The first I’ve read from the small town of Oliver’s Well, Virgina: Mary McDonough has brought a holiday homecoming story to light with this contemporary woman’s fiction story Please read on for my vastly delayed review of
The House on Honeysuckle Lane
The three Reynolds siblings had grown apart after their mother’s death, or perhaps that highlighted the divide that started years earlier. This will be the last chance for them to revisit old holiday traditions, as they are readying the house for sale during this season. Andie, Emma and Danny haven’t been under the same roof in years, and the added emotions aren’t making it easier.
Andie went off years ago and found her place as a successful self-help author. But she’s wondering if perhaps, a change of pace to actually find her own path would be better than struggling with a secret and all of her own shames. A marriage and child when she was very young resulted in her leaving husband and child – wholly unhappy to find her own life. For Emma, she decided to strike out on her own, finding success in her career but the end of a long relationship also had her rethinking life. Danny, the youngest, is reverting to his childish ways – temper tantrums and steadfast refusal to accept change. To hear him tell it – he’s had it the hardest with all of the changes.
Grief affects everyone in different ways, and losses tend to make people reevaluate their lives and the paths they are on. McDonough shows us everyone’s struggle with the emotions, memories and interactions: learning to see one another as adults and not get lost in patterns of childhood. While not a fast-paced story by any means, the interactions, dialogue, interior thoughts and attempts to reform the holidays with a key element missing are clearly detailed and lovely to read.
One of those holiday reads that will strike most with those who have come through the first holiday without that special loved one, and showing the potential of healing, hope for the future, and life moving forward after times of great change.
Title: The House on Honeysuckle Lane
Author: Mary McDonough
Also in this series: One Year
Genre: Contemporary Woman's Fiction, Family Saga, Holiday Themed, Small Town
Published by: Kensington
Published on: 27 September, 2016
Source: Publisher via NetGalley
Get Your Copy: Amazon ♦ AllRomance ♦ Barnes&Noble ♦ iTunes ♦ Kobo ♦ IndieBound ♦ Google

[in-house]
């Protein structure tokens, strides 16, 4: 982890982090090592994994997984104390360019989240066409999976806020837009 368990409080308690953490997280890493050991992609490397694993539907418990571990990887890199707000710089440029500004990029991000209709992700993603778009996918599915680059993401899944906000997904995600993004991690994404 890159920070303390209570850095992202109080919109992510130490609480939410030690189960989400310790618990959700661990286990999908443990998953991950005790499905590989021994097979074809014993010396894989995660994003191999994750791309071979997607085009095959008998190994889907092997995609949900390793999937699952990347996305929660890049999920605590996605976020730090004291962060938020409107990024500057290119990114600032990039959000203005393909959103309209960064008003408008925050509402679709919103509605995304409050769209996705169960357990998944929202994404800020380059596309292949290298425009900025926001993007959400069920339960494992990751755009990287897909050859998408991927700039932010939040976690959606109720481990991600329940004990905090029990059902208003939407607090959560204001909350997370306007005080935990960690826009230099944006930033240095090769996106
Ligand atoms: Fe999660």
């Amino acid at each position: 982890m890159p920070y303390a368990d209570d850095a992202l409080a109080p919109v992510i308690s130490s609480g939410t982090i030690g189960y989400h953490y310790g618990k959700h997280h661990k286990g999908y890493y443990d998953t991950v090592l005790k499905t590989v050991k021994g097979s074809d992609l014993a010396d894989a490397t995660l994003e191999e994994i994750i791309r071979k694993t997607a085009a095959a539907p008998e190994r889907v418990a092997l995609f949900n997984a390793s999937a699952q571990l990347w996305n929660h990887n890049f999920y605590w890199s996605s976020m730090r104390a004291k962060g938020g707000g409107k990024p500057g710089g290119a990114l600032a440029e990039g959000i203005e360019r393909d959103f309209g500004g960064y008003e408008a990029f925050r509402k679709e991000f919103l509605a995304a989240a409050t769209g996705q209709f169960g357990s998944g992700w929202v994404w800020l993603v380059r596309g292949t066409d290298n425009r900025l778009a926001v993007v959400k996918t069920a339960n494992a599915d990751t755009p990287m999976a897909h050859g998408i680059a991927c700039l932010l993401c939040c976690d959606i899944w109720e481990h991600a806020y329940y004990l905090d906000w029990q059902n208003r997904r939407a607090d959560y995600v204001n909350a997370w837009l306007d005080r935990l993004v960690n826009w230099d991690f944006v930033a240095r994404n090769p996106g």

Mary McDonough welcomes readers back to the small town of Oliver’s Well, Virginia, in a story of holiday and homecoming, as three siblings gather for a Christmas that brings unexpected gifts.
Even in a town as picturesque and rich in history as Oliver’s Well there’s something special about the Reynolds house on Honeysuckle Lane. Sturdy yet graceful, well-proportioned outside and within, it’s where Andie, Emma, and Daniel Reynolds grew up—before they began to grow apart.
For Danny, this first reunion since their mother’s death is a chance for him and his sisters to relive cherished holiday traditions—attending the church concert, lighting the town tree—before finally settling their parents’ estate. But readying the house for sale proves no easy task when every piece of furniture and every moment together stirs up the past.
Andie, the oldest sibling, didn’t just leave home years ago, she left her young daughter too. Though she’s found fulfillment and fame as a self-help author, coming back shakes her equilibrium. How can she presume to guide others if she can’t be honest with those closest to her, much less herself? Middle child Emma struck out on her own instead of accepting her father’s offer to share his business. Yet now she finds herself drawn back to her town’s quiet rhythms and routines, wondering if it’s possible to start over.
The house on Honeysuckle Lane contains a lifetime’s worth of joys and dreams, and its share of regrets too. This Christmas, it will be the place where Andie, Emma, and Danny come together to remember, laugh, fight, plan—and find their way forward as a family once more.
A copy of this title was provided via Publisher via NetGalley for purpose of honest review. I was not compensated for this review: all conclusions are my own responsibility.
Reading this book contributed to these challenges: